Eating disorders in the context of attachment theory
Alantar, Z. (2008) Eating disorders in the context of attachment theory. Anatolian Journal of Psychiatry (Anadolu Psikiyatri Dergisi), 9 (2). pp. 97-104.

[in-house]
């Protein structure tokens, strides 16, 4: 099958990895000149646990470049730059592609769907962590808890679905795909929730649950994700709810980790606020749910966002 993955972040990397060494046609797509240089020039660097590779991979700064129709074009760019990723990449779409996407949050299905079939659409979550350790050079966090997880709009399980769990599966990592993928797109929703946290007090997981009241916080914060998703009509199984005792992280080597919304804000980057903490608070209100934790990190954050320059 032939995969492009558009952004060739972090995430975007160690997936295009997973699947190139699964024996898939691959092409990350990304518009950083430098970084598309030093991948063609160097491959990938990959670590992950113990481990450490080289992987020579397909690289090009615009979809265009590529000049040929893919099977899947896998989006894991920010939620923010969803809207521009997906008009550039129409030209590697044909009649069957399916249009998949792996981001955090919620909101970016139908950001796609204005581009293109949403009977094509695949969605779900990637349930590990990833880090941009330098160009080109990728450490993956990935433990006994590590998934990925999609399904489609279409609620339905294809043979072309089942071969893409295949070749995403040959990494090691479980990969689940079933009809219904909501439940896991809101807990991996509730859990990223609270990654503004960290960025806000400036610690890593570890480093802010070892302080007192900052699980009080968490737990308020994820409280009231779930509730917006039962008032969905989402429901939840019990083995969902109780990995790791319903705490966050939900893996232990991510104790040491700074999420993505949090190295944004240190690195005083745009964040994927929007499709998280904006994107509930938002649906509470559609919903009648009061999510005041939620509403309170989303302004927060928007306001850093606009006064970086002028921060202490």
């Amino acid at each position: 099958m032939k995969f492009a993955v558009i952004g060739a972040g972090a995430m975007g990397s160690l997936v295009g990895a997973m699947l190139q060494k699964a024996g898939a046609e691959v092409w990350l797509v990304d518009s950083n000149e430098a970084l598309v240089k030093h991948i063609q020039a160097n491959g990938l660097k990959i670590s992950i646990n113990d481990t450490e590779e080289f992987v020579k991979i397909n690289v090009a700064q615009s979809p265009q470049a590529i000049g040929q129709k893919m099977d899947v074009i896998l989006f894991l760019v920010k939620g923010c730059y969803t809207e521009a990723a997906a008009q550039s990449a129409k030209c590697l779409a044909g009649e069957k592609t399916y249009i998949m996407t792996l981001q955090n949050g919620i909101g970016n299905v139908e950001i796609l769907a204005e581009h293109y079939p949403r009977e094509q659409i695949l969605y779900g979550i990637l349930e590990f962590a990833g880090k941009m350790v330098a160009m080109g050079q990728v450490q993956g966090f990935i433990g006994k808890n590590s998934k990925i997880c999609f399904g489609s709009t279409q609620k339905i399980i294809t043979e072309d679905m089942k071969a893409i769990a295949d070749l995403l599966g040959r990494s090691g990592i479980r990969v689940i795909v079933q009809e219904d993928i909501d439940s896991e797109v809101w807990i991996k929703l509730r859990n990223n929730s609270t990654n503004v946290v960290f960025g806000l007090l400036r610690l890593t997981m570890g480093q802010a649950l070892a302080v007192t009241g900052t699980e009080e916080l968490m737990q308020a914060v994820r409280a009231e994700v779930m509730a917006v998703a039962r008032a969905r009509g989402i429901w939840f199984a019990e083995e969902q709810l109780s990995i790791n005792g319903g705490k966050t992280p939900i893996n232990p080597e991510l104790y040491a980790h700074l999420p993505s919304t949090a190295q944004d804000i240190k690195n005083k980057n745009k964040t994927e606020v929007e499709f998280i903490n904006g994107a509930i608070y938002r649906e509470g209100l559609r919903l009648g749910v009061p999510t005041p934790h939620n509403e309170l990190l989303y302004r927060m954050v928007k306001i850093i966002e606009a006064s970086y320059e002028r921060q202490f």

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Objective: In this review article eating disorders were examined in the context of attachment theory. Methods: Attachment theory focuses on the mother-infant relationship and its effects on child’s behavioral development. Results: Unstability in child’s earliest relationship with caregivers may lead to eating disorders. From this perspective, since food consumption usually replaces parental affection, the patient believes that she/he can control and arrange it both qualitatively and quantitatively. Eating disordered individuals are considered to fail frequently in establishing emotional communication with the persons they ‘attached’ and also to have built insecure attachments during childhood. Although insecure attachment is frequent among eating disordered patients when compared to non-eating disordered individuals, relationship between risk factors which may lead to eating disorders and nature of attachment in pre-adolescence period have not been thoroughly studied. Struggling extensively with fears of death plays a major role in the onset and development of eating disorders, especially anorexia nervosa. Fear from weight gaining and hidden symptoms of anorexia and bulimia nervosa may serve to protect the patient from the fear of death. Conclusion: Both eating disordered and insecurely attached individuals have low self esteem, feeling of insufficiency and incapability.
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